Date Created: 7/29/15

Document DOI or URL: doi:10.1080/17513472.2013.838830

]]>Authors: Veronika Irvine, Frank Ruskey

Year: 2014

Journal: Journal of Mathematics and the Arts

Volume: 8

Issue: 3-4

Pages: 95-110

Audience(s): Researchers, Educators, Mathematicians, Artists

Content: Mathematics, Topology, Braid Theory, Lattice Theory, Graph Theory, Art, Lace, Craft

Description: This paper discusses the development of a mathematical model for making bobbin lace, a traditional fiber art for creating lace by hand by braiding together many strings using specific patterns. The authors give an overview of the craft and its history, then review some relevant areas in mathematics for modeling other kinds of fiber arts, including the topology of textiles and braid theory. They then describe a mathematical model for creating bobbin lace, using graph and lattice theory. This model, in turn, yields new lace patterns, not found in existing catalogues of traditional bobbin lace patterns. Finally, the authors present these novel lace patterns to lacemakers to elicit feedback on the aesthetics of the design. Overall, the arch of the narrative presented in this paper represents an interesting interplay between mathematics and the arts, with a longstanding craft tradition inspiring a mathematical model that, in turn, points to new directions for the craft.

Date Created: 7/29/15

Document DOI or URL: doi:10.1080/17513472.2014.982938

]]>Authors: Carola-Bibiane Schönlieb, Franz Schubert

Year: 2013

Journal: Journal of Mathematics and the Arts

Volume: 7

Issue: 1

Pages: 29-39

Audience(s): Researchers, Educators, Mathematicians, Artists

Content: Mathematics, Simulation, Art

Description: The paper begins by reviewing the use of randomness in the creation of pictorial art. In particular, it describes the contribution of randomness in the painting of Pollock, Warhol, and Rothko, as they incorporated accidental and unplanned strokes in their works of art. Then it describes diverse computer-based RNG (Random Number Generators) and how their output can generate images by the random specification of the position, color, and texture of their elements. The authors illustrate how randomness can be incorporated into “computer supported, algorithm based art production.”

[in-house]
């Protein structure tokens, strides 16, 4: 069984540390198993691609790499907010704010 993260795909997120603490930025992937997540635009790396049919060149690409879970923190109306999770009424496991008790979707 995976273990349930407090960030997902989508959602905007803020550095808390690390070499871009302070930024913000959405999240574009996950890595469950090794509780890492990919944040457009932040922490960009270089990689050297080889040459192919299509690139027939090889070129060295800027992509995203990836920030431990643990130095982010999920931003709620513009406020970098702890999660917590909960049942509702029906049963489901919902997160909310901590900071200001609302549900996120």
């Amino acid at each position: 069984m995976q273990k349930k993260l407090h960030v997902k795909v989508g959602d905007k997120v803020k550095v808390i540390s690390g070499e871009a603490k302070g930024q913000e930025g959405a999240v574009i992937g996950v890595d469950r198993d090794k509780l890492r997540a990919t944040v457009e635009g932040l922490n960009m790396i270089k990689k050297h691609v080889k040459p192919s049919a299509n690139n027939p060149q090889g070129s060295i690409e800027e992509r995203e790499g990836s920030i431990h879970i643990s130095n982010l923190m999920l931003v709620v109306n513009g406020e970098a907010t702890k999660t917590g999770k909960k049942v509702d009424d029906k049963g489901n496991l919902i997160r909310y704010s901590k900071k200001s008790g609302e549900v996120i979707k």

Date Created: 7/29/15

Document DOI or URL: doi:10.1080/17513472.2013.769833

]]>To kick off the work of the Design Lab we left the friendly confines of the Tinkering Studio at the Fleet Science Center and made our way out to the fountain with our big protractors in hand. This activity requires 3 people: one person to hold the protractor, and two more people who each hold an end of the string that forms the angle. The two string holders must remain fixed; we used small cones to mark their locations in an effort to minimize any unintentional migration (see the red cones in the photo below).

Their primary job is to dole out and retract the string as the protractor moves. The person with the protractor tries to move in such a way that the selected angle formed by the strings remains constant. Each time a location is found that preserves the angle, a cone is set down as a marker (see the yellow cones above).

There are two main parameters that affect the system: 1) the fixed distance between the string holders (ie the distance between the two red cones above), and 2) the angle selected on the protractor. Each team of three adjusted the parameters as they saw fit, or as curiosity dictated, and then tried to find as many points, on both sides of the string holders, as they could. For each trial (ie every time we changed the angle or the distance between the string holders) we scribbled quick notes and observations, and took photos to record the collection of locations. As teams succeeded in finding points, attention began to shift towards the resulting pattern or shape formed by the locations. Was it a peanut, an hour glass, an ellipse, etc?